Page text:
round, it seemed to the boy as if his own father's blessing rested
upon his heart, it was so light and glad, and that God's love was all
about him and smiling over the barren Rock and the far, wide sea.



  It was on one of the balmiest of spring afternoons that Noll went over
to Culm to see a little child who was recovering from the fever. The
sickness, apparently, had run its course, and the people were
beginning to take heart; and the men were overhauling their nets and
making ready for their summer's work. There had been a heavy storm on
the previous evening, and Noll found quantities of brilliant
sea-weeds and curious shells and pebbles on his walk along the beach,
and lingered long to search for treasures and enjoy the bright
loveliness of the day. Culm Rock and the great sea had never looked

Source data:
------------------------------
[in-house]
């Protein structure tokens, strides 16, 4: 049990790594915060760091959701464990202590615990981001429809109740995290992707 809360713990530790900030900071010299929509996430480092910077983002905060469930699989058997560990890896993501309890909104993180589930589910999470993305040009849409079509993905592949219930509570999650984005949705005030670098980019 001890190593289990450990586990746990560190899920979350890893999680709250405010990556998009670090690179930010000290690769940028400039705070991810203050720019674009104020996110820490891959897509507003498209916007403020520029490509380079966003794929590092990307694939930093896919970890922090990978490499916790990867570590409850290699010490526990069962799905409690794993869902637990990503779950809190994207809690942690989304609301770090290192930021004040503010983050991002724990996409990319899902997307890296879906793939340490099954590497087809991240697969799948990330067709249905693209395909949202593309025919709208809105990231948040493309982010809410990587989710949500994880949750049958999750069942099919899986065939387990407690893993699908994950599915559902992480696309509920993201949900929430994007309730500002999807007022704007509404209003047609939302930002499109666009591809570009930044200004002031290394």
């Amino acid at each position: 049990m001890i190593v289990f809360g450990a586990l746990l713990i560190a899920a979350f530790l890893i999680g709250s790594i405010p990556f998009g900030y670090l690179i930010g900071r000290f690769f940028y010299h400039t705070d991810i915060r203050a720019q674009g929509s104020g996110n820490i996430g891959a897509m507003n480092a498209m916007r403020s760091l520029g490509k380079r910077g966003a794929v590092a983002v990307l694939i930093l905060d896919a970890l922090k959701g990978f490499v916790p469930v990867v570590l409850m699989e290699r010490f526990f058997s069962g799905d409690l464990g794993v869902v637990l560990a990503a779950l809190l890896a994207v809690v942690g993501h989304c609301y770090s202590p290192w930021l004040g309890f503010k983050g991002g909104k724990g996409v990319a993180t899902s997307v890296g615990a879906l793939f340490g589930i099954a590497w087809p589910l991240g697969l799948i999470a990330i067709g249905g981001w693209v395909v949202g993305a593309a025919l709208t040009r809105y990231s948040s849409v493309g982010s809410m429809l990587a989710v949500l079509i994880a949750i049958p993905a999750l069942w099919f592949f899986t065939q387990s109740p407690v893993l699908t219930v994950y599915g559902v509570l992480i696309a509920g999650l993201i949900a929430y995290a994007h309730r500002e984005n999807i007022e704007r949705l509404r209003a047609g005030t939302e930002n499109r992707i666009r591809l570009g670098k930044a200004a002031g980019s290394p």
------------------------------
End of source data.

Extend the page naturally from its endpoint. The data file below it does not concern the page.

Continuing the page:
fairer to him than on this afternoon,--the one lying warm and silent,
its great stone ribs purpling under the sun, and the other flecked
with curling ripples of snowy foam and emerald light.

  It was late afternoon when he arrived at the Culm houses, and so long
did he linger that the sun was dipping in the waves before he was
ready to leave his little patient. He was standing in the door,
swinging his basket to and fro, and on the point of taking his
departure, when a sudden shout of voices from without turned his
attention in that direction. There, slowly riding in over the waves
all burnished and aflame with ruddy sunlight, was the "Gull"!

  For a few short seconds Noll actually stood still with pleasure and
delight, then dropping his basket, he ran off across the sand toward
the wharf, as fast as he could go. The fishermen were already
congregating there, and their wives were standing in the doors of
their dwellings to gaze upon the welcome sight.